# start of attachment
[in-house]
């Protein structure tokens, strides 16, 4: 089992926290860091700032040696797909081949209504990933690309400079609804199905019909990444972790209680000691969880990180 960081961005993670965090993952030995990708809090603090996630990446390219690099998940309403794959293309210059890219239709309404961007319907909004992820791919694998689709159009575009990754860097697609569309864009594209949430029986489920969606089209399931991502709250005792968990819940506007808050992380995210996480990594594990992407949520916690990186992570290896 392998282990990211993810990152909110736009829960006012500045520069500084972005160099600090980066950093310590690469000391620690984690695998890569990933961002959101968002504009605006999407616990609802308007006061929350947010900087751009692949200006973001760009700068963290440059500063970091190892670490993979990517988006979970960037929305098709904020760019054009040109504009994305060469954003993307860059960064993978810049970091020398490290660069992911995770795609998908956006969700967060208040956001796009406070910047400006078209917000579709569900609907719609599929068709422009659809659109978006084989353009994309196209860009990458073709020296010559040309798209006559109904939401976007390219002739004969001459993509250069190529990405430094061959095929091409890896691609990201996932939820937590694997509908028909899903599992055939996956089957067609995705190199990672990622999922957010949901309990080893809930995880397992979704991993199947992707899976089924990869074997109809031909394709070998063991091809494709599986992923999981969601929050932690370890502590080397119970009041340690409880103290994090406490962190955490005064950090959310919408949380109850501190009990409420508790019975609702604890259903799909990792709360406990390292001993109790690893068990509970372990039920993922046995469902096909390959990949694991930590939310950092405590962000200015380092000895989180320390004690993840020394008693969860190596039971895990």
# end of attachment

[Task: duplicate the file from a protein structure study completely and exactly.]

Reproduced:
[in-house]
């Protein structure tokens, strides 16, 4: 089992926290860091700032040696797909081949209504990933690309400079609804199905019909990444972790209680000691969880990180 960081961005993670965090993952030995990708809090603090996630990446390219690099998940309403794959293309210059890219239709309404961007319907909004992820791919694998689709159009575009990754860097697609569309864009594209949430029986489920969606089209399931991502709250005792968990819940506007808050992380995210996480990594594990992407949520916690990186992570290896 392998282990990211993810990152909110736009829960006012500045520069500084972005160099600090980066950093310590690469000391620690984690695998890569990933961002959101968002504009605006999407616990609802308007006061929350947010900087751009692949200006973001760009700068963290440059500063970091190892670490993979990517988006979970960037929305098709904020760019054009040109504009994305060469954003993307860059960064993978810049970091020398490290660069992911995770795609998908956006969700967060208040956001796009406070910047400006078209917000579709569900609907719609599929068709422009659809659109978006084989353009994309196209860009990458073709020296010559040309798209006559109904939401976007390219002739004969001459993509250069190529990405430094061959095929091409890896691609990201996932939820937590694997509908028909899903599992055939996956089957067609995705190199990672990622999922957010949901309990080893809930995880397992979704991993199947992707899976089924990869074997109809031909394709070998063991091809494709599986992923999981969601929050932690370890502590080397119970009041340690409880103290994090406490962190955490005064950090959310919408949380109850501190009990409420508790019975609702604890259903799909990792709360406990390292001993109790690893068990509970372990039920993922046995469902096909390959990949694991930590939310950092405590962000200015380092000895989180320390004690993840020394008693969860190596039971895990």